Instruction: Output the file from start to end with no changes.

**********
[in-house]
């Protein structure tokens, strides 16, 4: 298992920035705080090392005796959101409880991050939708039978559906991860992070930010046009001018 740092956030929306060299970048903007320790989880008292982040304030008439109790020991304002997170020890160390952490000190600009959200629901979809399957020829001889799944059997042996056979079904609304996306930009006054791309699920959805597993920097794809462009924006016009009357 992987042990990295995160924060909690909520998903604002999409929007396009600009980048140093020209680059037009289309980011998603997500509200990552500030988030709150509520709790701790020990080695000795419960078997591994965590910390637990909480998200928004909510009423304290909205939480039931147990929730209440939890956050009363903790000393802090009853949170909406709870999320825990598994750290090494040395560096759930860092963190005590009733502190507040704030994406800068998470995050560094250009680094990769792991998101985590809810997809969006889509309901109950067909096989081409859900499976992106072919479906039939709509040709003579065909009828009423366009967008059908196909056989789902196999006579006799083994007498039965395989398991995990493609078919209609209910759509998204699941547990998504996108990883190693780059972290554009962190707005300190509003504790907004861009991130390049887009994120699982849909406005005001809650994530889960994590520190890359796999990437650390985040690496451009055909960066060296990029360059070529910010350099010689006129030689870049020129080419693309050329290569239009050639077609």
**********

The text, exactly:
[in-house]
């Protein structure tokens, strides 16, 4: 298992920035705080090392005796959101409880991050939708039978559906991860992070930010046009001018 740092956030929306060299970048903007320790989880008292982040304030008439109790020991304002997170020890160390952490000190600009959200629901979809399957020829001889799944059997042996056979079904609304996306930009006054791309699920959805597993920097794809462009924006016009009357 992987042990990295995160924060909690909520998903604002999409929007396009600009980048140093020209680059037009289309980011998603997500509200990552500030988030709150509520709790701790020990080695000795419960078997591994965590910390637990909480998200928004909510009423304290909205939480039931147990929730209440939890956050009363903790000393802090009853949170909406709870999320825990598994750290090494040395560096759930860092963190005590009733502190507040704030994406800068998470995050560094250009680094990769792991998101985590809810997809969006889509309901109950067909096989081409859900499976992106072919479906039939709509040709003579065909009828009423366009967008059908196909056989789902196999006579006799083994007498039965395989398991995990493609078919209609209910759509998204699941547990998504996108990883190693780059972290554009962190707005300190509003504790907004861009991130390049887009994120699982849909406005005001809650994530889960994590520190890359796999990437650390985040690496451009055909960066060296990029360059070529910010350099010689006129030689870049020129080419693309050329290569239009050639077609």